A defect in dystrophin causes a novel porcine stress syndrome
USDA, ARS, U.S. Meat Animal Research Center, Clay Center, Nebraska, USA
BMC Genomics 2012, 13:233 doi:10.1186/1471-2164-13-233Published: 12 June 2012
Losses of slaughter-weight pigs due to transport stress are both welfare and economic concerns to pork producers. Historically, the HAL-1843 mutation in ryanodine receptor 1 was considered responsible for most of the losses; however, DNA testing has effectively eliminated this mutation from commercial herds. We identified two sibling barrows in the USMARC swine herd that died from apparent symptoms of a stress syndrome after transport at 12 weeks of age. The symptoms included open-mouth breathing, skin discoloration, vocalization and loss of mobility.
We repeated the original mating along with sire-daughter matings to produce additional offspring. At 8 weeks of age, heart rate and electrocardiographs (ECG) were monitored during isoflurane anesthesia challenge (3% for 3 min). Four males from the original sire-dam mating and two males from a sire-daughter mating died after one minute of anesthesia. Animals from additional litters were identified as having a stress response, sometimes resulting in death, during regular processing and weighing. Affected animals had elevated plasma creatine phosphokinase (CPK) levels before and immediately after isoflurane challenge and cardiac arrhythmias. A pedigree containing 250 pigs, including 49 affected animals, was genotyped with the Illumina PorcineSNP60 Beadchip and only one chromosomal region, SSCX at 25.1-27.7 Mb over the dystrophin gene (DMD), was significantly associated with the syndrome. An arginine to tryptophan (R1958W) polymorphism in exon 41 of DMD was the most significant marker associated with stress susceptibility. Immunoblots of affected heart and skeletal muscle showed a dramatic reduction of dystrophin protein and histopathology of affected hearts indicated muscle fiber degeneration.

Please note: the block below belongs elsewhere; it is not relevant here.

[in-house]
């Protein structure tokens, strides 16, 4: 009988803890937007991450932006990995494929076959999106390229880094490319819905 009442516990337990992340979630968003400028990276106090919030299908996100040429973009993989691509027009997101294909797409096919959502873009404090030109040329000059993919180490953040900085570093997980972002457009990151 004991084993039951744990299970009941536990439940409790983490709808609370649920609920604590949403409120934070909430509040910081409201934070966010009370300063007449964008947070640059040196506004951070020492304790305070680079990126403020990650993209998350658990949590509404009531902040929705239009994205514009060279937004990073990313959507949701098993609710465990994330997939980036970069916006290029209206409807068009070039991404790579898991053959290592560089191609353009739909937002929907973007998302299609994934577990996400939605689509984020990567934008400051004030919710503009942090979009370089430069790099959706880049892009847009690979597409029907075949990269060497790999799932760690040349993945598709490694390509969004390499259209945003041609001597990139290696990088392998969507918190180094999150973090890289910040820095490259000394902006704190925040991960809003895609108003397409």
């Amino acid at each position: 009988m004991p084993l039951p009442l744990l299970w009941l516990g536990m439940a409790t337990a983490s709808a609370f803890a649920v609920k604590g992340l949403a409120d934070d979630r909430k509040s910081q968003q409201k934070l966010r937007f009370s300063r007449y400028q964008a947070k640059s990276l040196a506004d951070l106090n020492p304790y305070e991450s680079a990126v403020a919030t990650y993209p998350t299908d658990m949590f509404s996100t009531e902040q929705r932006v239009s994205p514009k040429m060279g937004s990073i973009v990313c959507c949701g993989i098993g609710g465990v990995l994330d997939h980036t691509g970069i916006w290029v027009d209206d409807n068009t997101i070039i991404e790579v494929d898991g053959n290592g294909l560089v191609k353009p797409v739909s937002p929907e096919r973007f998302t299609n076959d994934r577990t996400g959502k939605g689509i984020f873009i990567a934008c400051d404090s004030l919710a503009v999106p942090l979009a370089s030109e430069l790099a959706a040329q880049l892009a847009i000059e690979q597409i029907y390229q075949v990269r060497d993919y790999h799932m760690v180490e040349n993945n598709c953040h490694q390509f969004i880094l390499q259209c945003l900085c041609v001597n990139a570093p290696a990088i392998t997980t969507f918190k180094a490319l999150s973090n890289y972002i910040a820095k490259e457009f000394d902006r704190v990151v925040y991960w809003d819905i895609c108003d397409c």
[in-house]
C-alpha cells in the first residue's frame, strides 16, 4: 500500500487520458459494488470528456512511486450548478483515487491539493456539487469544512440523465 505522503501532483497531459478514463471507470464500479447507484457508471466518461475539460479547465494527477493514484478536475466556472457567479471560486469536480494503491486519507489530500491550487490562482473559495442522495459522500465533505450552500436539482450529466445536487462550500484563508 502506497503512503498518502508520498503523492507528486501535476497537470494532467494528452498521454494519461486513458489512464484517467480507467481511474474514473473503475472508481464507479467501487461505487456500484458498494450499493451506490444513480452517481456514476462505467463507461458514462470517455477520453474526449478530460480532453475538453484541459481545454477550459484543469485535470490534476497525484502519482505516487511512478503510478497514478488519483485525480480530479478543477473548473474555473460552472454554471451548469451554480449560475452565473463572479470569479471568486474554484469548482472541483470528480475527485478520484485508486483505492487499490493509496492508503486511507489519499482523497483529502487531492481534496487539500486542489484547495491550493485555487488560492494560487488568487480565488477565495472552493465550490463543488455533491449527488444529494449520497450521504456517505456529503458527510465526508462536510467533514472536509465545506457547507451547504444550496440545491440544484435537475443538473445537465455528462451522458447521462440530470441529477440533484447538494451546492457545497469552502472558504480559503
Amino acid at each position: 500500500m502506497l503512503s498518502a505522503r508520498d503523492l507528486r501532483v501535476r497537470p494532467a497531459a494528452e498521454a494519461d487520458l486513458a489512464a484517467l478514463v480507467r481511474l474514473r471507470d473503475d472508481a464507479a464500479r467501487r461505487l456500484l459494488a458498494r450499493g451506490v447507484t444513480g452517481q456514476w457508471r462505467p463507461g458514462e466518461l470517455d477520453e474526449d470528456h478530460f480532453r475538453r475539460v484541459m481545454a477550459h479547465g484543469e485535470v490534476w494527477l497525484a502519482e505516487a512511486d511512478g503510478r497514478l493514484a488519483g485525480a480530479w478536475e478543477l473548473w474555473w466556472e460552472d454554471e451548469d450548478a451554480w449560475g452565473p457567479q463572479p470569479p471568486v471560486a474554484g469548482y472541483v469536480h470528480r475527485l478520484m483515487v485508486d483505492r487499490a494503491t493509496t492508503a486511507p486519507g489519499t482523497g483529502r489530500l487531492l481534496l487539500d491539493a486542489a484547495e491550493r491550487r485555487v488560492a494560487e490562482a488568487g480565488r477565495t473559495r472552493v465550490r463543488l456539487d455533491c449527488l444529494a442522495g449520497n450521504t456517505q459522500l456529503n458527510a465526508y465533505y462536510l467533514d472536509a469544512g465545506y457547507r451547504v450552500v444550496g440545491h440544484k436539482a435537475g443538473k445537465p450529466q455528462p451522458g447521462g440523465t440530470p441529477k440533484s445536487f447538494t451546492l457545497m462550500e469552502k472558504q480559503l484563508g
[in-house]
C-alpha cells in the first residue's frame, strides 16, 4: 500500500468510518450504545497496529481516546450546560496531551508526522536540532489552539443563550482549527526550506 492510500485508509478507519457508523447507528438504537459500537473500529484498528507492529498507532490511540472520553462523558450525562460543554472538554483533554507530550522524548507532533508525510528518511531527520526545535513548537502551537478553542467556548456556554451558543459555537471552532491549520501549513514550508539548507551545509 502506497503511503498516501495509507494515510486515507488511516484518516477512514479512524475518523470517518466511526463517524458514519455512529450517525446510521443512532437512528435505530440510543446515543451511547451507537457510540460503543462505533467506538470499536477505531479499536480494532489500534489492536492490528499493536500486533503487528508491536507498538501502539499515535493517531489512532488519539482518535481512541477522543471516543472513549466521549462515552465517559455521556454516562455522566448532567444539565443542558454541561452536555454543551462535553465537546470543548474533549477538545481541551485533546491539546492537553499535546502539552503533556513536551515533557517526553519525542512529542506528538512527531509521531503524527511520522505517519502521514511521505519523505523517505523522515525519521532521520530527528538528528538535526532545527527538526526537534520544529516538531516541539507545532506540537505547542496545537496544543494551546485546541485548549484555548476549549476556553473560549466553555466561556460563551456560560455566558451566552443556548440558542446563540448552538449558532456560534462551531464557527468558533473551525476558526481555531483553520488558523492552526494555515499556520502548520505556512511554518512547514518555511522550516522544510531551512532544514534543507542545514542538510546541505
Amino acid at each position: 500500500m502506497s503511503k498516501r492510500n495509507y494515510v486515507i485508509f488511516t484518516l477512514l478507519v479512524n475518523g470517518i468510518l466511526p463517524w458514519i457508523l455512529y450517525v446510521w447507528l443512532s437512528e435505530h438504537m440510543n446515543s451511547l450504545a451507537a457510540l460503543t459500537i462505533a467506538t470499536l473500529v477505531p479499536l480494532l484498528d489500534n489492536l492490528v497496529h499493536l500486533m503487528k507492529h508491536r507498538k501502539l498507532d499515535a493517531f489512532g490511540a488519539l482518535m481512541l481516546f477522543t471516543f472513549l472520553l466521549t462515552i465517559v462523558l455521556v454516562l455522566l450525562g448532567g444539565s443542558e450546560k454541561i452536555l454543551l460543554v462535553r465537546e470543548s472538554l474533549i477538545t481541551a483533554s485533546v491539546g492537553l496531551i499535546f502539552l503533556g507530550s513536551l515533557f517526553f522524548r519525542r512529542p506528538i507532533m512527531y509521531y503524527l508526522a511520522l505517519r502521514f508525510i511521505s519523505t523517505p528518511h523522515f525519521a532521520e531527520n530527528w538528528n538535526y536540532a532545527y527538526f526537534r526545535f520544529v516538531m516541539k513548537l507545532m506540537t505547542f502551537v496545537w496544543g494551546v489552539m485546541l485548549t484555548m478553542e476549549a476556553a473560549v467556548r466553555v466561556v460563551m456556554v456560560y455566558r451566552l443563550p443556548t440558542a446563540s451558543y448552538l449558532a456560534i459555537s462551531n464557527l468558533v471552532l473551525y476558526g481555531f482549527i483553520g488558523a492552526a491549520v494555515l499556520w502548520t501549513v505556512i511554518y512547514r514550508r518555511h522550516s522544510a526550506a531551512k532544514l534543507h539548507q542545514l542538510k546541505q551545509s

A novel stress syndrome was characterized in pigs and the causative genetic factor most likely resides within DMD that results in less dystrophin protein and cardiac abnormalities that can lead to death under stressful conditions. The identification of predictive markers will allow us to determine the prevalence of this disease in commercial swine populations. This defect also provides a unique biomedical model for human cardiomyopathy associated with muscular dystrophy that may be superior to those available because of the similarities in anatomy and physiology and allow advances in gene therapies for human disease.